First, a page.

Comparative expression analysis of the phosphocreatine circuit in extant primates: Implications for human brain evolution.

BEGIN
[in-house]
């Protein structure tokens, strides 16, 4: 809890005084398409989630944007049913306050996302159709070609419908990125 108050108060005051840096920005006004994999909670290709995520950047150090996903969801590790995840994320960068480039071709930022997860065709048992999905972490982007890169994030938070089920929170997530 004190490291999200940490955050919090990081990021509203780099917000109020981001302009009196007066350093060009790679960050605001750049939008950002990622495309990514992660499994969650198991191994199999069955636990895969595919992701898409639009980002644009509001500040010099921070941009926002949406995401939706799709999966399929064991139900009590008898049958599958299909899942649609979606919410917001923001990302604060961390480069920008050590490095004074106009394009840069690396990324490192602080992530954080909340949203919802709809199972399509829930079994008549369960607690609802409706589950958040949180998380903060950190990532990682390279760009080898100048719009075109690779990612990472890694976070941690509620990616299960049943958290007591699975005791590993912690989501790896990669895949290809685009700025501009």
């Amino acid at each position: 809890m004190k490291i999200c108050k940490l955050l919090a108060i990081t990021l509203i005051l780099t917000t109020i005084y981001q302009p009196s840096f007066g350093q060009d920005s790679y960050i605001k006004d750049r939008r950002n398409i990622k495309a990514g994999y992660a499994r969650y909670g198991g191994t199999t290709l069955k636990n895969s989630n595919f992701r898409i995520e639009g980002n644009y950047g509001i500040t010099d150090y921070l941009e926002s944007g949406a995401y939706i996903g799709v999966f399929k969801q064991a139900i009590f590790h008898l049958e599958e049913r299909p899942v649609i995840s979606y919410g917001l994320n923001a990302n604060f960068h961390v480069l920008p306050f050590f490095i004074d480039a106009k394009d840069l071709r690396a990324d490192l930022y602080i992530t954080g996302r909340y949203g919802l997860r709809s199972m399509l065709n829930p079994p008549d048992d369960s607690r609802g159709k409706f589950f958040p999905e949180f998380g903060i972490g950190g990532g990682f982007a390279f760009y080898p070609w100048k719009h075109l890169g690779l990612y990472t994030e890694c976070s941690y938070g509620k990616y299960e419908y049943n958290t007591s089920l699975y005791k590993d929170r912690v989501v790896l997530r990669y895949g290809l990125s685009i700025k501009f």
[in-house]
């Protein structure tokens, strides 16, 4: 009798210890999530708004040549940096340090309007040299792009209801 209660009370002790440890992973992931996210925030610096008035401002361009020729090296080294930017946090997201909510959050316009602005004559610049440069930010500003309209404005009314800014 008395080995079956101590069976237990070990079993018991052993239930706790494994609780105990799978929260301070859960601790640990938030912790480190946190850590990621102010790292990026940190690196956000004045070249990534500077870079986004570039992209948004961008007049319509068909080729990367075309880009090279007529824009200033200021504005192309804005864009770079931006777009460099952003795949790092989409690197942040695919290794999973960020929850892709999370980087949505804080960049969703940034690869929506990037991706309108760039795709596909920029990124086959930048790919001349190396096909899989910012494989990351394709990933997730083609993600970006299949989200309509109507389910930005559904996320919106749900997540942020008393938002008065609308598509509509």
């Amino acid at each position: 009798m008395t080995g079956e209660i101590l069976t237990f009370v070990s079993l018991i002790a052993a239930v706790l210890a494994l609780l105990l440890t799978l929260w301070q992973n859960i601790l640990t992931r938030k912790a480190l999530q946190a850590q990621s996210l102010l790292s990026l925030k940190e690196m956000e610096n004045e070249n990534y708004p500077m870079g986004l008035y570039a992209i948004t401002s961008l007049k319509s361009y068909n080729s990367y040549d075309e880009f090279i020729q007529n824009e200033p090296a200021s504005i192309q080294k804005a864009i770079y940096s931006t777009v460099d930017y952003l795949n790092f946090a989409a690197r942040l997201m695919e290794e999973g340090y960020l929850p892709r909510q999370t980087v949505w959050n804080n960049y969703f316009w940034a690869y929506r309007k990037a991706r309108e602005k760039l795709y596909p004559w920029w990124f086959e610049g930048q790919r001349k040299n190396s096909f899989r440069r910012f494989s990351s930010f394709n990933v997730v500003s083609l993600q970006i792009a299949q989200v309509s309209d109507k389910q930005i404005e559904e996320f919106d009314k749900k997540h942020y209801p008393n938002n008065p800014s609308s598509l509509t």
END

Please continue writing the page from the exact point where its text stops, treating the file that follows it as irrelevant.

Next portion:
While the hominid fossil record clearly shows that brain size has rapidly expanded over the last ~2.5 M.yr. the forces driving this change remain unclear. One popular hypothesis proposes that metabolic adaptations in response to dietary shifts supported greater encephalization in humans. An increase in meat consumption distinguishes the human diet from that of other great apes. Creatine, an essential metabolite for energy homeostasis in muscle and brain tissue, is abundant in meat and was likely ingested in higher quantities during human origins. Five phosphocreatine circuit proteins help regulate creatine utilization within energy demanding cells. We compared the expression of all five phosphocreatine circuit genes in cerebral cortex, cerebellum, and skeletal muscle tissue for humans, chimpanzees, and rhesus macaques. Strikingly, SLC6A8 and CKB transcript levels are higher in the human brain, which should increase energy availability and turnover compared to non-human primates. Combined with other well-documented differences between humans and non-human primates, this allocation of energy to the cerebral cortex and cerebellum may be important in supporting the increased metabolic demands of the human brain.